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Rare Russian Photography Featured at FotoFest

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Their faces are the very image of a blank expression. Perched high on a heap of sand, the two beach-going women in Igor Savchenko’s “Untitled (4-90-22)” strike a pretty pose for the close-up. To the photographer, however, their physiognomy means less than zero. Savchenko styles his models not with powder puffs but with razor blades, and he's fed their faces to Glad bags.
 
This scene is one of many stunning images now at the biennial FotoFest, the international photography exhibition—America’s largest—running throughout Houston until April 29.

Helmed by Fred Baldwin and Wendy Watriss and curated in partnership with Evgeny Berezner and Natalia Tarasova, of the “In Support of Photography in Russia” Project, as well as Irina Chmyreva, of the Russian Academy of Fine Arts, FofoFest 2012 centers around Russian photography since the late 1940's.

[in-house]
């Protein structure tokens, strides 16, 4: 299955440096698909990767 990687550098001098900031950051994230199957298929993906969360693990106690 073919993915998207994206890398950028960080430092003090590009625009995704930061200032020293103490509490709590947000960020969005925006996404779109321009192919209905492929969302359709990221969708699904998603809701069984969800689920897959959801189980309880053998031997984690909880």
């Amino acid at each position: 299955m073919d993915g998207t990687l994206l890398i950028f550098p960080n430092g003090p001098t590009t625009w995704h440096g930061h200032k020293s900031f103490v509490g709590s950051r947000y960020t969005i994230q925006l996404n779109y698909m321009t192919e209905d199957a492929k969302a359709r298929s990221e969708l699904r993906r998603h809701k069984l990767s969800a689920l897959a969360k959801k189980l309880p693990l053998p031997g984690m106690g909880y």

The picture above, the first in a series called Faceless, conveys a sort of gulag humor typical of its contemporaries. Of all art forms, Stalin watched photography most closely, and his regime remains notorious for doctoring out of public photos the dissidents it made disappear, as though it could wipe them from memory. Savchenko's junk editing job makes an effigy of their hubris and burns it brightly.
 
Such lampooning may not be rare for the lax Perestroika, when Savchenko took the photo, but his methods are just one way of witnessing history. To get a broader picture, take in over a thousand other photos from the post-Stalin "Thaw," the Perestroika, and the new generation of post-Soviet artists. Many of these works are appearing in public for the first time, and it is a landmark opportunity to view Russia from both sides.

See fotofest.org for all hours and locations.

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Top photo: Untitled (40-90-22), 1990, from the Faceless series, by Igor Savchenko; courtesy of Nailya Alexander Gallery, New York. Bottom photo: A Taste for Russian Ballet, 2006, by Gregory Maiofis; courtesy of the artist.

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